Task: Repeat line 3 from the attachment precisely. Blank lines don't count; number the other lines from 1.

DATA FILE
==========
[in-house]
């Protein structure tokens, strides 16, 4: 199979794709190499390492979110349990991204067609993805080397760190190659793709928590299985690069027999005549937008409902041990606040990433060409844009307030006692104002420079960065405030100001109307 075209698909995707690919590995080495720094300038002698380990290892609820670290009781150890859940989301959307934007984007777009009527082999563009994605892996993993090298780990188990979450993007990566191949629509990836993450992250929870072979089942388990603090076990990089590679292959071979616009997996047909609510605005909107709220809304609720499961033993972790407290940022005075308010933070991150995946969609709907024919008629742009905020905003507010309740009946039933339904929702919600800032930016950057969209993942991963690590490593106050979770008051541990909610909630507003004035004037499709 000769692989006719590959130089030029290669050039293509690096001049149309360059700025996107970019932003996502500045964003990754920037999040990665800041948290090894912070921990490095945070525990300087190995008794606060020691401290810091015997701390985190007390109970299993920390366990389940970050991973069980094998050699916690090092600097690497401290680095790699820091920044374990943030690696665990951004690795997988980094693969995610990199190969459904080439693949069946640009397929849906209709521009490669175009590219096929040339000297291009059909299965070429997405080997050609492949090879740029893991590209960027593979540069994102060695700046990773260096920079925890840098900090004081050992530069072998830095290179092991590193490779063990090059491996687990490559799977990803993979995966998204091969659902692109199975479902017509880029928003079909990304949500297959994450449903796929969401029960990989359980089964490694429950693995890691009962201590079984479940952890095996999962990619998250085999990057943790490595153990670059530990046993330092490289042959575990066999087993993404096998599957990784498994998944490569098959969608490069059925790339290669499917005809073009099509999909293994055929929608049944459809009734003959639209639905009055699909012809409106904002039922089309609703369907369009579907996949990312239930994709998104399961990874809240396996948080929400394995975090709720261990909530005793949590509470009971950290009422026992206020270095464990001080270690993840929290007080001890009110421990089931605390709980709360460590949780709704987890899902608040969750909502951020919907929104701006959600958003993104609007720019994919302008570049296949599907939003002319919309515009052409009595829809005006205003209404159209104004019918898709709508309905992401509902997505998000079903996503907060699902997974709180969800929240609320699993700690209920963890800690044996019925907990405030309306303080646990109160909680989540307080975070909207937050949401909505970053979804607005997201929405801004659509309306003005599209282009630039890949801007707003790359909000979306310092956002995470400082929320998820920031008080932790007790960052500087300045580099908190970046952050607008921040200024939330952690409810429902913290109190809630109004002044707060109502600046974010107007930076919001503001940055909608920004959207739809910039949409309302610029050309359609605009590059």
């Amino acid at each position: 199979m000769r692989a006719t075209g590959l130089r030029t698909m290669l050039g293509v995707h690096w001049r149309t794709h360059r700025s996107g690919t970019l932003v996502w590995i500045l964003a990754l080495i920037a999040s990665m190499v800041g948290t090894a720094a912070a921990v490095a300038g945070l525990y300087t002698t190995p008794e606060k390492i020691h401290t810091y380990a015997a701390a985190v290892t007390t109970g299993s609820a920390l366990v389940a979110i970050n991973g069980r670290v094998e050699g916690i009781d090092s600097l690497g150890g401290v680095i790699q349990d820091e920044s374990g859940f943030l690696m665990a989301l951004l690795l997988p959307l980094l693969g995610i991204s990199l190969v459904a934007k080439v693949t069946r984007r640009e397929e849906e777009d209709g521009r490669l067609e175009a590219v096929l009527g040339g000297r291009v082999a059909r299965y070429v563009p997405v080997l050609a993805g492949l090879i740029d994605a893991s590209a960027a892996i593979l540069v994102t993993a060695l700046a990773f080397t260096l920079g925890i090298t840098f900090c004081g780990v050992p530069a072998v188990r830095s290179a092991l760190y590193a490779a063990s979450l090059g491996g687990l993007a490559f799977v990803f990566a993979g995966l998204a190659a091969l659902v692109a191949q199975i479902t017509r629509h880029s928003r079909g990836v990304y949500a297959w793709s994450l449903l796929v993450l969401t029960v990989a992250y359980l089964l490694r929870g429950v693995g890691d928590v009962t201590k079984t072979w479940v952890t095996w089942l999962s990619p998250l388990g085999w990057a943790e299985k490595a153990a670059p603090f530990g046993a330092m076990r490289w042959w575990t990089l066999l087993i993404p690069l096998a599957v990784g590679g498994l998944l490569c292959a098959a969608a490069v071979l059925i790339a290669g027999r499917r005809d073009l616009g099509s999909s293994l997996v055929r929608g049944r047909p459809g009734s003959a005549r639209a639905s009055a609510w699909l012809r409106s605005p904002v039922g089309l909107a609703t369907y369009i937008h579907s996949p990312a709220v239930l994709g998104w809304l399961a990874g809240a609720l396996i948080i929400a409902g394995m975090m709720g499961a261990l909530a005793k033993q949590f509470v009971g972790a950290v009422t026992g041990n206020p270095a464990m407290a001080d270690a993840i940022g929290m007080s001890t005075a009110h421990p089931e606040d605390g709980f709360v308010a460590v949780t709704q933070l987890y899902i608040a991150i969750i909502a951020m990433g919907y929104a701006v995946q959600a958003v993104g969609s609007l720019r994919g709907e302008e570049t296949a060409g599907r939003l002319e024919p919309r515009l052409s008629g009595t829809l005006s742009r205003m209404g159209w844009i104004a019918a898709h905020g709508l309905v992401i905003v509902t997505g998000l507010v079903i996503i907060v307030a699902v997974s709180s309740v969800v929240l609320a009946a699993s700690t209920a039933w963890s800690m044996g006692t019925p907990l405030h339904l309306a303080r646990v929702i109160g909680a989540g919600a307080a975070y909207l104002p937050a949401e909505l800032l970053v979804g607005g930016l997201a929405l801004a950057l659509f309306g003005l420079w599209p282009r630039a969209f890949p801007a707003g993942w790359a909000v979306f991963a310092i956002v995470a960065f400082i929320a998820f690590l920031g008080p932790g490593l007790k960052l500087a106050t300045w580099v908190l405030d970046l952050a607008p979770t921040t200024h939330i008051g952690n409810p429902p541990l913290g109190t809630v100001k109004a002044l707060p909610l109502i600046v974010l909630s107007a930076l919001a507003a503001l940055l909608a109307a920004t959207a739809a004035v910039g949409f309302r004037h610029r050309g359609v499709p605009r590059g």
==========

């Amino acid at each position: 199979m000769r692989a006719t075209g590959l130089r030029t698909m290669l050039g293509v995707h690096w001049r149309t794709h360059r700025s996107g690919t970019l932003v996502w590995i500045l964003a990754l080495i920037a999040s990665m190499v800041g948290t090894a720094a912070a921990v490095a300038g945070l525990y300087t002698t190995p008794e606060k390492i020691h401290t810091y380990a015997a701390a985190v290892t007390t109970g299993s609820a920390l366990v389940a979110i970050n991973g069980r670290v094998e050699g916690i009781d090092s600097l690497g150890g401290v680095i790699q349990d820091e920044s374990g859940f943030l690696m665990a989301l951004l690795l997988p959307l980094l693969g995610i991204s990199l190969v459904a934007k080439v693949t069946r984007r640009e397929e849906e777009d209709g521009r490669l067609e175009a590219v096929l009527g040339g000297r291009v082999a059909r299965y070429v563009p997405v080997l050609a993805g492949l090879i740029d994605a893991s590209a960027a892996i593979l540069v994102t993993a060695l700046a990773f080397t260096l920079g925890i090298t840098f900090c004081g780990v050992p530069a072998v188990r830095s290179a092991l760190y590193a490779a063990s979450l090059g491996g687990l993007a490559f799977v990803f990566a993979g995966l998204a190659a091969l659902v692109a191949q199975i479902t017509r629509h880029s928003r079909g990836v990304y949500a297959w793709s994450l449903l796929v993450l969401t029960v990989a992250y359980l089964l490694r929870g429950v693995g890691d928590v009962t201590k079984t072979w479940v952890t095996w089942l999962s990619p998250l388990g085999w990057a943790e299985k490595a153990a670059p603090f530990g046993a330092m076990r490289w042959w575990t990089l066999l087993i993404p690069l096998a599957v990784g590679g498994l998944l490569c292959a098959a969608a490069v071979l059925i790339a290669g027999r499917r005809d073009l616009g099509s999909s293994l997996v055929r929608g049944r047909p459809g009734s003959a005549r639209a639905s009055a609510w699909l012809r409106s605005p904002v039922g089309l909107a609703t369907y369009i937008h579907s996949p990312a709220v239930l994709g998104w809304l399961a990874g809240a609720l396996i948080i929400a409902g394995m975090m709720g499961a261990l909530a005793k033993q949590f509470v009971g972790a950290v009422t026992g041990n206020p270095a464990m407290a001080d270690a993840i940022g929290m007080s001890t005075a009110h421990p089931e606040d605390g709980f709360v308010a460590v949780t709704q933070l987890y899902i608040a991150i969750i909502a951020m990433g919907y929104a701006v995946q959600a958003v993104g969609s609007l720019r994919g709907e302008e570049t296949a060409g599907r939003l002319e024919p919309r515009l052409s008629g009595t829809l005006s742009r205003m209404g159209w844009i104004a019918a898709h905020g709508l309905v992401i905003v509902t997505g998000l507010v079903i996503i907060v307030a699902v997974s709180s309740v969800v929240l609320a009946a699993s700690t209920a039933w963890s800690m044996g006692t019925p907990l405030h339904l309306a303080r646990v929702i109160g909680a989540g919600a307080a975070y909207l104002p937050a949401e909505l800032l970053v979804g607005g930016l997201a929405l801004a950057l659509f309306g003005l420079w599209p282009r630039a969209f890949p801007a707003g993942w790359a909000v979306f991963a310092i956002v995470a960065f400082i929320a998820f690590l920031g008080p932790g490593l007790k960052l500087a106050t300045w580099v908190l405030d970046l952050a607008p979770t921040t200024h939330i008051g952690n409810p429902p541990l913290g109190t809630v100001k109004a002044l707060p909610l109502i600046v974010l909630s107007a930076l919001a507003a503001l940055l909608a109307a920004t959207a739809a004035v910039g949409f309302r004037h610029r050309g359609v499709p605009r590059g």